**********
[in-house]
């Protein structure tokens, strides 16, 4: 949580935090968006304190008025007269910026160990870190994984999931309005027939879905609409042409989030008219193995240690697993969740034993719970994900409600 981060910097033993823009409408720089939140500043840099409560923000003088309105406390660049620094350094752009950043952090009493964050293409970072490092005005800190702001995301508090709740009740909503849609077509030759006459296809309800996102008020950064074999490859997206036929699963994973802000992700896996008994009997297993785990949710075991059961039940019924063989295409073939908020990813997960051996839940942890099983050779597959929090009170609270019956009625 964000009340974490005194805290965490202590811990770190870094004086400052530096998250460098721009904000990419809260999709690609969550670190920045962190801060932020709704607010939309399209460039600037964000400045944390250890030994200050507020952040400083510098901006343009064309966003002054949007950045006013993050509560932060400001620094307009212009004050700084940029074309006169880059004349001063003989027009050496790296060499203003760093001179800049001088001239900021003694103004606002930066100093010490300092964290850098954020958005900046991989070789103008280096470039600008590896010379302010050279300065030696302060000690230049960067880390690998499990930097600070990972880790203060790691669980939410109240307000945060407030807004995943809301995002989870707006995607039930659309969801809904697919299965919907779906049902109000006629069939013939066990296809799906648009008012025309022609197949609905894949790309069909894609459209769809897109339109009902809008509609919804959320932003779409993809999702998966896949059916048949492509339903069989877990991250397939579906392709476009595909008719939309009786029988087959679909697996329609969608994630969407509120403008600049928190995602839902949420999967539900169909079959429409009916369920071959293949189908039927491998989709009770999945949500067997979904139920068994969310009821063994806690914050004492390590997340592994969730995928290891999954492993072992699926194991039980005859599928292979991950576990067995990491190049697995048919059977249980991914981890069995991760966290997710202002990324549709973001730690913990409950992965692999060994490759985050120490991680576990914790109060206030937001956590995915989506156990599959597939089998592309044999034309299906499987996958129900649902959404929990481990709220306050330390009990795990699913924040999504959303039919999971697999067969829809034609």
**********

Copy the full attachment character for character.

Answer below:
[in-house]
């Protein structure tokens, strides 16, 4: 949580935090968006304190008025007269910026160990870190994984999931309005027939879905609409042409989030008219193995240690697993969740034993719970994900409600 981060910097033993823009409408720089939140500043840099409560923000003088309105406390660049620094350094752009950043952090009493964050293409970072490092005005800190702001995301508090709740009740909503849609077509030759006459296809309800996102008020950064074999490859997206036929699963994973802000992700896996008994009997297993785990949710075991059961039940019924063989295409073939908020990813997960051996839940942890099983050779597959929090009170609270019956009625 964000009340974490005194805290965490202590811990770190870094004086400052530096998250460098721009904000990419809260999709690609969550670190920045962190801060932020709704607010939309399209460039600037964000400045944390250890030994200050507020952040400083510098901006343009064309966003002054949007950045006013993050509560932060400001620094307009212009004050700084940029074309006169880059004349001063003989027009050496790296060499203003760093001179800049001088001239900021003694103004606002930066100093010490300092964290850098954020958005900046991989070789103008280096470039600008590896010379302010050279300065030696302060000690230049960067880390690998499990930097600070990972880790203060790691669980939410109240307000945060407030807004995943809301995002989870707006995607039930659309969801809904697919299965919907779906049902109000006629069939013939066990296809799906648009008012025309022609197949609905894949790309069909894609459209769809897109339109009902809008509609919804959320932003779409993809999702998966896949059916048949492509339903069989877990991250397939579906392709476009595909008719939309009786029988087959679909697996329609969608994630969407509120403008600049928190995602839902949420999967539900169909079959429409009916369920071959293949189908039927491998989709009770999945949500067997979904139920068994969310009821063994806690914050004492390590997340592994969730995928290891999954492993072992699926194991039980005859599928292979991950576990067995990491190049697995048919059977249980991914981890069995991760966290997710202002990324549709973001730690913990409950992965692999060994490759985050120490991680576990914790109060206030937001956590995915989506156990599959597939089998592309044999034309299906499987996958129900649902959404929990481990709220306050330390009990795990699913924040999504959303039919999971697999067969829809034609």